Veneto, a northern Italian wine region between Verona and Venice, two of the world’s more historic, dramatic and romantic cities, would seem perfectly poised to provide wines of uncommon force and flair.
It doesn’t disappoint, even without going halfway around the globe to see it in person. A trip to San Francisco will suffice, at least when representatives of the region come to town to show off wines they feel best represent the Veneto’s traditions and aspirations.
So it was late this summer when they staged a walk-around tasting and follow-up lunch at the restaurant One Market across the Embarcadero from the Ferry Building.
Though small, the sampling reaffirmed why Italian wines form the largest segment of imported wines by volume in the United States while also providing enough substance and intrigue to tease the uninitiated into looking for Veneto wines on restaurant wine lists and grocery-store shelves.
While Americans already are keen on one style of wine from the Veneto – the unassuming sparkler prosecco – they may be ready to get acquainted or reacquainted with two others, the white wine Soave and the red wine Amarone. Both are splendid for the chilly and damp days of a normal fall and winter, Soave for its drive, Amarone for its deep and lingering richness.
Three decades ago, Soave was fairly popular in the United States for its fresh fruit and everyday value. As Italian vintners capitalized on its popularity by expanding vineyards into areas not particularly suited for the grapes that define Soave, quality suffered and Americans looked elsewhere for white wines of more interest and value. Hello, chardonnay, pinot grigio and sauvignon blanc. (For the record, garganega is the principal grape for Soave, though it isn’t likely to be found often, if at all, as an American varietal wine.)
But as a couple of the Soaves showed in San Francisco, we shouldn’t give up on it, especially when looking for a wine with the direct fruit and snappy acidity to accompany seafood, in particular shellfish. If an appetizer involving oysters, scallops or shrimp is circulating about a holiday soiree, hope that the host has arranged to trail it with a tray of glasses containing Soave.
As a measure of Soave’s rebound, look for the Pieropan 2014 Calvarino Soave Classico ($30). Consisting of 70 percent garganega and 30 percent trebbiano di soave, the wine was fermented and aged on its lees in glass-lined cement tanks, all of which yielded a Soave Classico exceptionally perfumey, persistent and unfolding. In flavor and refreshing acidity, it celebrates the citrus family, in particular lemon.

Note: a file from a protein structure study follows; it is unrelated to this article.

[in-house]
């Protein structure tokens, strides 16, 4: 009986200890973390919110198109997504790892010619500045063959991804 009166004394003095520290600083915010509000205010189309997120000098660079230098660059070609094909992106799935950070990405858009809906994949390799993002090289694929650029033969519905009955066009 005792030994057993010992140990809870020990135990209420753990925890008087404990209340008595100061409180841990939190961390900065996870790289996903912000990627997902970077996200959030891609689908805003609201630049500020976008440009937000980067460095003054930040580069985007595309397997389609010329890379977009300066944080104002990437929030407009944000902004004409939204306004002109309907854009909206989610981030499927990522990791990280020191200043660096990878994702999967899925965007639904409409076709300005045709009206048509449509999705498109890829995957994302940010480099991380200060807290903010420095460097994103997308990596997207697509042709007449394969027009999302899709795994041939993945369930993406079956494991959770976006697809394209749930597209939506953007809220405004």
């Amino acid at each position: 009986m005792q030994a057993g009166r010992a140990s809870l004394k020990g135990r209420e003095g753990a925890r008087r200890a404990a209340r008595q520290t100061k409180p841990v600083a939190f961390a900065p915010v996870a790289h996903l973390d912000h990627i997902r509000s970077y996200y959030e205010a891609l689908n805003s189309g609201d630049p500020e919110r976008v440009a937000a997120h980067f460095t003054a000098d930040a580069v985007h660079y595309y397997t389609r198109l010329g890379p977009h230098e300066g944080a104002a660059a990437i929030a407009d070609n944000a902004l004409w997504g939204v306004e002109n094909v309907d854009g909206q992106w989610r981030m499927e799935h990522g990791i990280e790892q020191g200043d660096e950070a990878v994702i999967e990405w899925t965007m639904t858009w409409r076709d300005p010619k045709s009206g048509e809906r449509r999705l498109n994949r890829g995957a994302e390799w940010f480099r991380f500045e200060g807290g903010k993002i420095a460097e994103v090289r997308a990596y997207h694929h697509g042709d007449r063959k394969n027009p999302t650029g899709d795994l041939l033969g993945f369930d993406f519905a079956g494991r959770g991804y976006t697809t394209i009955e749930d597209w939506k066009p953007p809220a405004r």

An interpretation more reserved in its expression, but with a more shifting complexity, is the bright and crisp Pra 2015 Monte Grande Soave Classico ($25/$28), consisting of the same blend of grapes as the Pieropan but fermented and aged in large oak casks. In aroma and flavor, it runs more to apple, but with a streak of lemon verbena coursing through its silken body.
At the other end of the Veneto spectrum is flamboyant Amarone, an exceptionally muscular, concentrated and layered red wine from the region’s Valpolicella district.
Several kinds of grapes can be used to make Amarone, which at harvest are spread on slats or in boxes to dry for three to four months. The berries shrivel, lose much of their water and go through other changes that affect their sugar, acid and tannin before they are pressed and fermented. All this results in wines deeply colored, powerfully flavored, immense in build and capable of living long.
Amarone is a dry wine but so jammy it can taste as if it were sweet. Alcohols can be in the 15 to 16 percent range, though the wines don’t generally taste like raisins or prunes. They can, in fact, be surprisingly fresh and spirited for all their mass.
At the tasting, a superb interpretation along that line was the Santa Sofia 2011 Amarone Della Valpolicella Classico ($65), which despite its 15 percent alcohol didn’t taste at all hot or overly ripe. Rather, its flavor ran to both fresh and dried cherries, a suggestion of menthol and a note of fig. It’s a big wine, but light on its feet thanks to supple tannins and a reviving acidity. It’s built for the sorts of cold-weather dishes long identified with Amarone – braised steak with assorted mushrooms, Irish stew with dumplings, leg of lamb and the like.
A gloriously aromatic interpretation of the style and one a bit friskier on the palate is the Domini Veneti 2012 Amarone della Valpolicella Classico ($45). It is shorter in the finish than the others, but it is Domini Veneti’s most accessible take on Amarone.
As the tasting showed, not all the bigger wines of the Veneto are Amarone. For one, the Domini Veneti 2013 La Casetta Valpolicella Ripasso Classico Superiore is a close cousin in terms of being full-bodied and ripe, but with a cherry/berry fruitiness more vivid and an alcohol level more conservative (14 percent) than the usual Amarone. “Ripasso” refers to a procedure where a typical Valpolicella goes through a secondary fermentation with residual skins and seeds from a batch of Amarone, enhancing the wine’s color, flavor and structure. While it isn’t available in California, it helped demonstrate the gusto of wines from Veneto generally, a timely reminder for consumers looking for wines fitting the season.
Wine critic and competition judge Mike Dunne’s selections are based solely on open and blind tastings, judging at competitions, and visits to wine regions. He can be reached at firstname.lastname@example.org.